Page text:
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GREATER BOSTON-Despite anemic leasing fundamentals, demand for well-leased assets with stable cash flow remains high, according to Meredith & Grew’s recently released third quarter 2003 market report.

The report notes that the lack of investment offerings has created a “supply/demand imbalance” which has led to very competitive pricing. Investor demand, it points out, is being fueled by a number of factors including historically low mortgage rates, relatively attractive returns compared to alternative asset classes, portfolio diversification needs, and long-term confidence in the city’s economy.

Most institutional investors are still looking to put their money into multifamily residential and grocery-anchored retail properties. Industrial and flex properties are also popular due to the relative stability of the submarkets and the lack of on-going capital demands. Not surprisingly, the report says that suburban office remains the most “problematic” in terms of what it calls the “bid-ask gap” because of the uncertain leasing conditions and investor concerns about the relationship between economic value and replacement cost. These conditions are leading many suburban office owners to remain on the sidelines or to refinance, where they can take of inexpensive debt.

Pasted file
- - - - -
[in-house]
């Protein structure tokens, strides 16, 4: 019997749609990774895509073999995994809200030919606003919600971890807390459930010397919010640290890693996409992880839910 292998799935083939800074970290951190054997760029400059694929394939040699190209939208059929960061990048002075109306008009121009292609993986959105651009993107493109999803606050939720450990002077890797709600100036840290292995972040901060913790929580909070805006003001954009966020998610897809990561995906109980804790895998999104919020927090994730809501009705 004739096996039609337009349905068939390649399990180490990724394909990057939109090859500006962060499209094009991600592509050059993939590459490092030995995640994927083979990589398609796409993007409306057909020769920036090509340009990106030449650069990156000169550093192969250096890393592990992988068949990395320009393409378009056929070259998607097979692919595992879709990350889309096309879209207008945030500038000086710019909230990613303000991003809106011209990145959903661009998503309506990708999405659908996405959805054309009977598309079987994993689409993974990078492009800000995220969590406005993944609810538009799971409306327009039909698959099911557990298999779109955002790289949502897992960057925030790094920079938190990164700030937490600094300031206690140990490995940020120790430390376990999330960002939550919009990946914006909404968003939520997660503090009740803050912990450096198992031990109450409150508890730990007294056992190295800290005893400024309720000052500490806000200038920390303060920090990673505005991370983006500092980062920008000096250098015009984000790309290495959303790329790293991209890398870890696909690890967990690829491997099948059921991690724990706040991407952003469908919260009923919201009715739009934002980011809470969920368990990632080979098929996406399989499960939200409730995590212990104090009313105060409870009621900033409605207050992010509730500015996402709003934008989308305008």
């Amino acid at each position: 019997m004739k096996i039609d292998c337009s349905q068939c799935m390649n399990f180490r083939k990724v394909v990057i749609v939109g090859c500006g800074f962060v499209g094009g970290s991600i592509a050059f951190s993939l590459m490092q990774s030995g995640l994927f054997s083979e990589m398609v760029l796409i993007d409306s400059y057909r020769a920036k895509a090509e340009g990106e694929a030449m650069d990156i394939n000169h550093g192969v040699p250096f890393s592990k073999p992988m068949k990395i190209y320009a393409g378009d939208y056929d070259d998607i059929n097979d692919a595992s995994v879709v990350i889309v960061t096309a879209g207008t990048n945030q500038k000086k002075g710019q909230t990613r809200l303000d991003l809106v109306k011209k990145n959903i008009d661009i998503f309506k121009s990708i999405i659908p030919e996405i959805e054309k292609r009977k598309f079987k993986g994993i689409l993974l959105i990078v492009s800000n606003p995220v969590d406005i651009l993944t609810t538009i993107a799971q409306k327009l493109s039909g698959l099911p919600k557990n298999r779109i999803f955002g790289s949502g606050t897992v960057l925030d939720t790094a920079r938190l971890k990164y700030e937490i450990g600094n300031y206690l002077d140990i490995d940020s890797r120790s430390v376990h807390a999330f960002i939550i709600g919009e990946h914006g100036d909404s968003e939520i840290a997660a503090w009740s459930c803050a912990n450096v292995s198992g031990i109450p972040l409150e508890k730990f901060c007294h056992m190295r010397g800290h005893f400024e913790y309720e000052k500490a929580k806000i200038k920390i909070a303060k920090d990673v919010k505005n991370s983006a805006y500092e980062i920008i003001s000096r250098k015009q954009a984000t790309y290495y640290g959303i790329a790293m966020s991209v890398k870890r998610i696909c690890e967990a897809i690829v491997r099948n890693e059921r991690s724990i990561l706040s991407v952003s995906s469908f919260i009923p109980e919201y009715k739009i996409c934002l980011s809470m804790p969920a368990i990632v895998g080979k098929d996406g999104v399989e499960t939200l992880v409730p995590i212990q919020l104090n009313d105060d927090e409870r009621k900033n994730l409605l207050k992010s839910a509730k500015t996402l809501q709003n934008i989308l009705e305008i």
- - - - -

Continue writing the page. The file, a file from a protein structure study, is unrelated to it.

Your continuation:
Pricing on Downtown office remains very strong, the report says, despite increased vacancy. However, it emphasizes that investors will only pay a premium for those assets with strong in-place leases and limited near-term roll. Many opportunistic investors are seeking underperforming assets with upside potential across all sectors.

The report predicts that sales volume will not change dramatically this year. The leasing market, it notes, needs to experience some recovery in order for investment offering volume to increase significantly. But there will be what it calls “steady deal flow” from low basis opportunist, corporate owners, re-tooling REITs and, in isolated cases, lenders in foreclosure.

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